Tuesday, July 26, 2011

The Debt Ceiling Drama Makes Everyone Look Incompetent

The debt ceiling stuff makes me sick to my stomach.  Despite the fact that the warnings about default are clear and dire, our elected leaders seem to be only interested in political showmanship and not actually solving the problem.

On the one hand you have the Republicans who are the party much more responsible for our unwieldy debt, refusing to raise the debt ceiling unless all of their suddenly austere measures are met without any inkling of desire to compromise on any issue.  They are the major cause of the problem, are completely hypocritical about government debt and size now that they believe it is politically advantageous, and are unwilling to negotiate like responsible adults to avoid the catastrophe they precipitated.  They are more interested, it seems, in pleasing their corporate overlords than doing what is right for the American people.  Here is one graph, among many many many, that illustrates the level to which Republicans are at fault for the debt:


From the New York Times

On the other hand you have the Democrats who seem to only care about reelection, not solving problems, caving on almost every issue because they think the more they move to the right the more electable they will become.  Every time they make a move towards a compromise, without anything offered in return, the Republicans pull the chair out from under them and move it a little further to the right.  The Democrats get up, brush themselves off, offer fresh cuts to Social Security or offer trillions in cuts without any increases in revenue (e.g. raising taxes on the wealthy), without any compromises from Republicans in return, and go to sit back down again only to come crashing to the ground as the chair is pulled out from under them yet again.  Too stupid to learn, I guess.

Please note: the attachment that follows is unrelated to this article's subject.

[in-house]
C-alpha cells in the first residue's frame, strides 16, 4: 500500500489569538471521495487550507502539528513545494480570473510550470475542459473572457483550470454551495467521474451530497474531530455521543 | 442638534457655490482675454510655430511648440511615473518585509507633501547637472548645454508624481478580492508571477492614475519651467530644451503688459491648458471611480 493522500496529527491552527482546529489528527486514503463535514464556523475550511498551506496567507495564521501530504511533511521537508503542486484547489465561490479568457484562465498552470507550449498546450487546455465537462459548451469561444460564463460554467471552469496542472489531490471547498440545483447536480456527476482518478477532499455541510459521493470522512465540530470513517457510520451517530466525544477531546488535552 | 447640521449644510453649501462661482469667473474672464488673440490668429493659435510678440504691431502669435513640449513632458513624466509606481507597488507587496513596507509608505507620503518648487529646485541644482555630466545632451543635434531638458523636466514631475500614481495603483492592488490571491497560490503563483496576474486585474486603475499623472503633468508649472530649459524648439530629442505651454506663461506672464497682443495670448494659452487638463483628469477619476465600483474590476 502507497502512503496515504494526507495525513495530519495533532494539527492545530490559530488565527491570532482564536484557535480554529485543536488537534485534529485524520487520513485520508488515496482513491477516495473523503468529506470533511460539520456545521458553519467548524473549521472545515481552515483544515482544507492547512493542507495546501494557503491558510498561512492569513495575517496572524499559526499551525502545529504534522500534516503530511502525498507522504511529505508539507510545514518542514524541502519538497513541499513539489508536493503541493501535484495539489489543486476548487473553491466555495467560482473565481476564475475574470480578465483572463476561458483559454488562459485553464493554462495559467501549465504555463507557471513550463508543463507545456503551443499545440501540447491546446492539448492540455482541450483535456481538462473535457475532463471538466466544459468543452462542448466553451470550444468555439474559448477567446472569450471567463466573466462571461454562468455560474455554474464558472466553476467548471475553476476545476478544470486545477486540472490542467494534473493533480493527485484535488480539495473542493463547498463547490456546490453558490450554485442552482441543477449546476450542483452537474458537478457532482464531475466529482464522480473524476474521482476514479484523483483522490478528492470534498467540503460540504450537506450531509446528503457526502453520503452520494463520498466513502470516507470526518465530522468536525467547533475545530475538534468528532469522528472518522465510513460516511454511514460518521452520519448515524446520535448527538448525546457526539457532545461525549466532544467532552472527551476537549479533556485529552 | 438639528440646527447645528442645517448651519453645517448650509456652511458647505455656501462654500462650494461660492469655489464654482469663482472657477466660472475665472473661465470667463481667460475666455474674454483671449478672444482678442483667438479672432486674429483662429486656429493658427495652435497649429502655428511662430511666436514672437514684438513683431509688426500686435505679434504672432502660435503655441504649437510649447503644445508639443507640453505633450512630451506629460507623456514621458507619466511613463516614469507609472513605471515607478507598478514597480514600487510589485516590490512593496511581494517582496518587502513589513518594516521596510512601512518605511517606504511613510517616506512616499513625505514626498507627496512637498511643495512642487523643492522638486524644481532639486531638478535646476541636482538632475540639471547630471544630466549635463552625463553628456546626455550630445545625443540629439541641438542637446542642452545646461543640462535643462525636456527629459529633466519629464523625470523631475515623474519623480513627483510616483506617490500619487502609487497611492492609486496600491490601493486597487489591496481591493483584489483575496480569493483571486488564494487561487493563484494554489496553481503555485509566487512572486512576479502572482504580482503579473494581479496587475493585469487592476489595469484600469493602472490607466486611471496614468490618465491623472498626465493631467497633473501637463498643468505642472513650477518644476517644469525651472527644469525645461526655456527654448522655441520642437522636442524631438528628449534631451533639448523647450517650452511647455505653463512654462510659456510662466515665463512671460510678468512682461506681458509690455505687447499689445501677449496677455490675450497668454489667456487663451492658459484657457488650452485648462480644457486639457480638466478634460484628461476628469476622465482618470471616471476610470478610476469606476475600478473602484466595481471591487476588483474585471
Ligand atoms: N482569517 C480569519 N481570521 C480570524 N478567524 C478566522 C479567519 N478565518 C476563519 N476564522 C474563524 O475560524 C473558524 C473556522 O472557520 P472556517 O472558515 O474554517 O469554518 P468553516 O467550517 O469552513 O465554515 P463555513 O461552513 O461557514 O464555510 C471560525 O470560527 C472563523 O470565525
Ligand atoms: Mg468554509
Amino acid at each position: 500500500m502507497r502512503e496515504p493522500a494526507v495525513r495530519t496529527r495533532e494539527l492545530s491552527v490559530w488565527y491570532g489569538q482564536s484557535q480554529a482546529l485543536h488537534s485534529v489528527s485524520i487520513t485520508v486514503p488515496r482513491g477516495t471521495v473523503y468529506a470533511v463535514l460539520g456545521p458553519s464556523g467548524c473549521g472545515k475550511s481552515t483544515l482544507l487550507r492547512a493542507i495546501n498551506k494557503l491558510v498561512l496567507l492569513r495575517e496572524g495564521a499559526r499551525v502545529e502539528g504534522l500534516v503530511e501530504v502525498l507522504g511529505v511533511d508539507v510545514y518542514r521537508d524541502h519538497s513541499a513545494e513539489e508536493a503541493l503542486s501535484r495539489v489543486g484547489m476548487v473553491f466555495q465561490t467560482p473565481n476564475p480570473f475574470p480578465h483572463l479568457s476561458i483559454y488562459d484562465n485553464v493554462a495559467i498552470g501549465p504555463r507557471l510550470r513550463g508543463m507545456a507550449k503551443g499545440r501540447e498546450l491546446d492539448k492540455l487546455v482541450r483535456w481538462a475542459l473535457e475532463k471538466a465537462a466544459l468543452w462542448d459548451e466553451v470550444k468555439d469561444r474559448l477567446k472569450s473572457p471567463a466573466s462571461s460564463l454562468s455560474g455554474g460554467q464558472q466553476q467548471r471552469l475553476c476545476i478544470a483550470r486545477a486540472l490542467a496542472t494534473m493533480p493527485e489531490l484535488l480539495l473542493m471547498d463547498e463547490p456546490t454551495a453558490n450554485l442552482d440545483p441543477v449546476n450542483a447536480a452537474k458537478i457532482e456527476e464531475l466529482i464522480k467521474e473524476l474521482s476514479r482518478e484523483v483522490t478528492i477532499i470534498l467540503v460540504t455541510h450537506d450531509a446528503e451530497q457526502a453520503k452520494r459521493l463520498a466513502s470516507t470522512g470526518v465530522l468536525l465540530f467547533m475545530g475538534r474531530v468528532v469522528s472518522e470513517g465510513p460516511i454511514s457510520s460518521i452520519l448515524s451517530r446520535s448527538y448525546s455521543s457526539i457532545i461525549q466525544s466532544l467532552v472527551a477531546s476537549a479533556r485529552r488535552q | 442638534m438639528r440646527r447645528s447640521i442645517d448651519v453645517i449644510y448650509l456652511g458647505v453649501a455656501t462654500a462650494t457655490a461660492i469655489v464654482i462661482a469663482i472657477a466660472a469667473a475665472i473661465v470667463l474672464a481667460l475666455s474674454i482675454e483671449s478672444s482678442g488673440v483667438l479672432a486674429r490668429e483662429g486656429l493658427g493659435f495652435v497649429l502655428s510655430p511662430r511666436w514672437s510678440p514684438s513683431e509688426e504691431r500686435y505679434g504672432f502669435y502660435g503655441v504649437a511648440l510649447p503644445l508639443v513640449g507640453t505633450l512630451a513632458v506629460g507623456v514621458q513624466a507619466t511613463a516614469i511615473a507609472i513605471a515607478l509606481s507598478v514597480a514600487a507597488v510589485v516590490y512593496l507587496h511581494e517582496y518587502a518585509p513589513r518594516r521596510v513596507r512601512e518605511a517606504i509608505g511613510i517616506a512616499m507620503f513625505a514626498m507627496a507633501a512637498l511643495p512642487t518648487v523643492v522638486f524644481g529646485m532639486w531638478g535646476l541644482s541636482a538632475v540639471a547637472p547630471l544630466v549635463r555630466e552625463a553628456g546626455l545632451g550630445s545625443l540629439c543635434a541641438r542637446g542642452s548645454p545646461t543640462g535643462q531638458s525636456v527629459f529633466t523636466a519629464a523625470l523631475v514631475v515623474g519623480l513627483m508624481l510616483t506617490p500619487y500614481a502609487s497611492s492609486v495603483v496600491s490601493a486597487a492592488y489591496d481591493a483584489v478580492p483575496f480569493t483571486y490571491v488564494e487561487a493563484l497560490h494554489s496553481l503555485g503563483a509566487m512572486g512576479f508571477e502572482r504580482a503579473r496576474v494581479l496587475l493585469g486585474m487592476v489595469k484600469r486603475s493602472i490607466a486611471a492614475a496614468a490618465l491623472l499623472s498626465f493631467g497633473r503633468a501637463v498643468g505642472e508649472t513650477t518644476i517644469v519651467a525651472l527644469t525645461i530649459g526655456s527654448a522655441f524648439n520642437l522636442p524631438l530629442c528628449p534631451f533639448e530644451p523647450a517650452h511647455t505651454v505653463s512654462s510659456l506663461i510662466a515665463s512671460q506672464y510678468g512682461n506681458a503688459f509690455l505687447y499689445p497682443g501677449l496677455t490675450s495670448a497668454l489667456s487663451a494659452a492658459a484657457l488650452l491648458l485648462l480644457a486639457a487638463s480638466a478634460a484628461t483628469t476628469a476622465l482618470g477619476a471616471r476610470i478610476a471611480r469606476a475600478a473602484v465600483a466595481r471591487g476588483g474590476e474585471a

Meanwhile, the public is overwhelmingly in favor of raising taxes on the rich; closing huge tax loopholes for corporations; keeping Social Security, Medicare, and Medicaid intact; and raising the debt ceiling to avoid another economic downturn.  Somehow the Democrats have turned all that into a losing hand and seem destined to weaken the liberal legacy in return for some non-existent political victory.

I am all for big cuts in spending in order to get the debt under control.  I'm all for cutting out some of the enormous amount of fat in government.  But it has to be done responsibly, and that means raising taxes on the rich and corporations and not gutting the social safety net for millions of poor and elderly Americans.  It mostly means doing everything we can to make the economy strong again, which hinges mostly on creating local and sustainable jobs for average Americans and not showering the wealthy and corporations with more tax breaks and kickbacks.